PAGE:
The combination of antimalignant effects and suppressive effects on cardiac hypertrophy makes HDAC inhibitors attractive candidates for the treatment of PAH. Beneficial responses were observed in rats with monocrotaline (MCT)– and chronic hypoxia–induced pulmonary hypertension.14,15 Unlike human PAH, these experimental models do not exhibit endothelial hyperproliferation, however, which makes their use in the clinical situation unpredictable. Moreover, we have shown that HDAC inhibition induces a functional deterioration in the pressure-overloaded right ventricle (RV), which was associated with the development of fibrosis and capillary rarefaction.16 Lungs and heart have different adaptation strategies and their own specific roles in the pathophysiology and outcome of PAH. Although hampering remodeling in the lungs might be a beneficial effects of HDAC inhibitors, they may also worsen the adaptive processes in the heart.14, rf15, rf16-17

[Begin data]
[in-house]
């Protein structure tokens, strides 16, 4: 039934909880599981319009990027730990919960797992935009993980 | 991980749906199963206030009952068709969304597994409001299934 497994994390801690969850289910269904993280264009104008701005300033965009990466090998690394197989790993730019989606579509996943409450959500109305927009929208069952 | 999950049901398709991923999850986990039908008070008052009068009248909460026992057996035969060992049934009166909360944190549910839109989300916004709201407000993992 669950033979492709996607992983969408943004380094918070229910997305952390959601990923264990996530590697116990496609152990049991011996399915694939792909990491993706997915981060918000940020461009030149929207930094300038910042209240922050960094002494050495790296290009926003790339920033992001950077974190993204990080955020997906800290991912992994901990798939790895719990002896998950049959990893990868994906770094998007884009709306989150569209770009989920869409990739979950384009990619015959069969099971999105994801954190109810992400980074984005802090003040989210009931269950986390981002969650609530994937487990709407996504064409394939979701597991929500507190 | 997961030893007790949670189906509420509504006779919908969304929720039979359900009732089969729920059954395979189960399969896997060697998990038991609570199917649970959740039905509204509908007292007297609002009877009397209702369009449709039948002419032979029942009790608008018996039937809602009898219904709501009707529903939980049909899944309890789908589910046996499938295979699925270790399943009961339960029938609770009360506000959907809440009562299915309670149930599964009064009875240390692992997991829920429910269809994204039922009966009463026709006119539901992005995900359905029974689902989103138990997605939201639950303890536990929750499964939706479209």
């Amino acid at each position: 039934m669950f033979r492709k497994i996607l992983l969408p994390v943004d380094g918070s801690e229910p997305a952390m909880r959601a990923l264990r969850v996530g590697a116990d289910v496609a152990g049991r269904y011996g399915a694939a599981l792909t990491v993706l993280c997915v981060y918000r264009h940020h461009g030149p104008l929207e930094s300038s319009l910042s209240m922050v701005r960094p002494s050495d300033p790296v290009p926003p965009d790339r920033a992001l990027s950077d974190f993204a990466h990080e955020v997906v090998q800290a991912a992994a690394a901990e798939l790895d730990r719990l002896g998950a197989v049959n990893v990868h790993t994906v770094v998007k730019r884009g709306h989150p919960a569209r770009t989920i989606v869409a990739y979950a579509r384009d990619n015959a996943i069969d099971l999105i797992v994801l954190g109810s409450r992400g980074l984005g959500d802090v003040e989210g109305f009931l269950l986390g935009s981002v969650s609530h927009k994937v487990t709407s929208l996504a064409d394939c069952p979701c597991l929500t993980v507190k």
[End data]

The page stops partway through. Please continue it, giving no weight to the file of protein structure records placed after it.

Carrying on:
To contribute to a better assessment of the therapeutic potential of HDAC inhibitor in PAH, we determined HDAC activities in lung and right ventricular tissue derived from 2 models of experimental PH and 1 model of isolated RV pressure overload. In addition, to determine the effect of HDAC inhibition on lung endothelial hyperproliferation, the key hallmark of human PAH, we assessed the therapeutic efficacy of trichostatin A in the Sugen hypoxia (SuHx) model. This model is based on the combined exposure of rats to the VEGF-R inhibitor SU5416 and hypoxia and shows a striking hemodynamic and histological resemblance to human severe PAH.

Animal models

Male Sprague Dawley rats, weighing 180–200 g at the start of the experiments, were exposed to MCT or Sugen plus 10% hypoxia, as described previously.18,19 MCT and SuHx rats were terminated after 28 days. To induce a fixed RV pressure overload insensitive to drug treatment, another group of rats underwent pulmonary artery banding (PAB), as described elsewhere.18,20 Control animals were housed under similar conditions as the other groups and sacrificed after 4 weeks. Lungs and hearts were collected and immediately placed in liquid nitrogen to be stored at −80°C. The study was approved by the local animal welfare committee (VU Fys 11-11, Fys 11-16, and Fys 12-08).